In Peskin & Schroeder Ch. 2, p. 14, in proving that the NRQM propagation amplitude for a free particle is nonzero everywhere, they move from \begin{equation} U(t)~=~ \frac{1}{(2\pi)^3} \int d^3p \hspace{2pt} e^{-i(\mathbf{p}^2/2m)t} \cdot e^{i\mathbf{p}\cdot(\mathbf{x} - \mathbf{x_0})} \end{equation} to the end result: \begin{equation} U(t)~=~ \left(\frac{m}{2\pi i t}\right)^{3/2} \hspace{2pt} e^{im(\mathbf{x} - \mathbf{x_0})^2/2t}. \end{equation}

I don't quite get all of the steps in between. In evaluating the first integral, I first put it in polar coordinates, with z along $x - x_0$, but then I eventually end up with a gaussian integration that looks like it should be zero. How do I get from the first equation to the second?


The next step I do after the above is to rewrite the integral:

\begin{equation} \frac{1}{(2\pi)^2} \int_0^{\infty} \int_{1}^{-1} dp \hspace{2pt} d\cos \theta \hspace{2pt} p^2 e^{-i(\mathbf{p}^2/2m)t} \cdot e^{ip\Delta x \cos \theta} \end{equation}

where $\Delta x \equiv |x - x_0|$ and I did the integration over $\phi$. From here, I get

\begin{equation} \frac{1}{(2\pi)^2i\Delta x} \int_{0}^{\infty}dp \hspace{2pt}p\hspace{2pt}e^{-i(\mathbf{p}^2/2m)t} \left( e^{-ip\Delta x} - e^{ip\Delta x} \right). \end{equation}

It seems like this integration should give $0$, unless I'm making a mistake somewhere. Where's my mistake?


3 Answers 3


You seem to think that

\begin{equation} \frac{1}{(2\pi)^2i\Delta x} \int_{0}^{\infty}dp \hspace{2pt}p\hspace{2pt}e^{-i(\mathbf{p}^2/2m)t} \left( e^{-ip\Delta x} - e^{ip\Delta x} \right) = 0 \end{equation}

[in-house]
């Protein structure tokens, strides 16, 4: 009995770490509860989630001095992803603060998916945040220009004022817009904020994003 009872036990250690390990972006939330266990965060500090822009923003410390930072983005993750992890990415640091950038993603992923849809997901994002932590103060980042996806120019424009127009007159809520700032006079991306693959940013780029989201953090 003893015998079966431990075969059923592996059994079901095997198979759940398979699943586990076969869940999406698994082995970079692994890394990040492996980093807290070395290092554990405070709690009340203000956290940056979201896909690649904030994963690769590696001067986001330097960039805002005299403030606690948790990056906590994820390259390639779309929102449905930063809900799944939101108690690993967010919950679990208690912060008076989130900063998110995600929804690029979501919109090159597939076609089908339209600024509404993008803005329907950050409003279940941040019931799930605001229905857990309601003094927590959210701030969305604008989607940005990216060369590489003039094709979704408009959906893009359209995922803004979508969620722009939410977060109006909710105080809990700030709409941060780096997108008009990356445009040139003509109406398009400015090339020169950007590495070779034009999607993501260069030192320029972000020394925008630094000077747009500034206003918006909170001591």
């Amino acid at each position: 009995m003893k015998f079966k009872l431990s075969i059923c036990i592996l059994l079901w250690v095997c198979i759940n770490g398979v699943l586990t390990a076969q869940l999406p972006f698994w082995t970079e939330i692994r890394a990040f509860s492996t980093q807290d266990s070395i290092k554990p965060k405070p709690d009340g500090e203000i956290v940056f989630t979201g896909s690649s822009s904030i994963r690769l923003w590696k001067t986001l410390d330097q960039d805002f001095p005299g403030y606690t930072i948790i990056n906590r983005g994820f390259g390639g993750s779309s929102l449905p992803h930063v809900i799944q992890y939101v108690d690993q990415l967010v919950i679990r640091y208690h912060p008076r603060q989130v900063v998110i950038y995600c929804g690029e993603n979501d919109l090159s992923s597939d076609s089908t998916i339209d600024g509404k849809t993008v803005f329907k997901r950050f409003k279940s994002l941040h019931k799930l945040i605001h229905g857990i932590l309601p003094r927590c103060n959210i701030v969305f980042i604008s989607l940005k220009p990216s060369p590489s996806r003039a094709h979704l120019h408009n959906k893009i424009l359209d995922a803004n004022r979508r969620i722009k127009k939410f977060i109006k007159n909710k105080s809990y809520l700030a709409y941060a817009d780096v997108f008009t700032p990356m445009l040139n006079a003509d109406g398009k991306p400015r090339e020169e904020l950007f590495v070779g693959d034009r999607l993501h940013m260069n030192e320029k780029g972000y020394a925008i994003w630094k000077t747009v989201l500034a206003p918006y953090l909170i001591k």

probably because the exponential functions kinda look like they cancel, but this is not so. Note that

$$ e^{-ip\Delta x} - e^{ip\Delta x} = -2i\sin(p\Delta x)$$

which means that you want to compute

\begin{equation} \frac{-2}{(2\pi)^2\Delta x} \int_{0}^{\infty}dp \hspace{2pt}p\hspace{2pt}e^{-i(\mathbf{p}^2/2m)t}\sin(p\Delta x) \end{equation}

and it is quite obvious that this will not vanish. In fact we can do a little work on the second term in the original integral

\begin{equation} \frac{-1}{(2\pi)^2i\Delta x} \int_{0}^{\infty}dp \hspace{2pt}p\hspace{2pt}e^{-i(\mathbf{p}^2/2m)t} e^{ip\Delta x} \end{equation}

substitute $p' = -p$, then this equals

\begin{equation} \frac{1}{(2\pi)^2i\Delta x} \int_{-\infty}^{0}dp' \hspace{2pt}p'\hspace{2pt}e^{-i(\mathbf{p'}^2/2m)t} e^{-ip'\Delta x} \end{equation}

so your original integral is just

\begin{equation} \frac{1}{(2\pi)^2i\Delta x} \int_{-\infty}^{\infty}dp \hspace{2pt}p\hspace{2pt}e^{-i(\mathbf{p}^2/2m)t} e^{-ip\Delta x} = \frac{1}{(2\pi)^2i\Delta x} i \frac{d}{d\Delta x}\int_{-\infty}^{\infty}dp \hspace{2pt}e^{-i(\mathbf{p}^2/2m)t} e^{-ip\Delta x} \end{equation}

this is just the derivative of a normal gaussian integral. Using the general formula for gaussian integrals

\begin{equation} \int_{-\infty}^{\infty} e^{-ax^2 + bx} dx = \sqrt{\frac{\pi}{a}} ~e^{\frac{b^2}{4a}} \end{equation}

which R.G.J. has already provided in his answer we immediately obtain

\begin{equation} (\frac{m}{2\pi it})^{3/2} \exp(i \frac{\Delta x^2 m}{2t}) \end{equation}

which is your desired result.

  • $\begingroup$ Great, thanks very much. My problem was getting the coefficient of p out of the integral, and I didn’t think to do it this way. $\endgroup$
    – gh3
    Commented Aug 25, 2018 at 12:21
  • $\begingroup$ @gh3 this is actually a very useful trick called differentiation under the integral sign and will be very useful for all kinds of gaussian integrals. I'd recommend you check it out somewhere in more detail. $\endgroup$ Commented Aug 25, 2018 at 12:23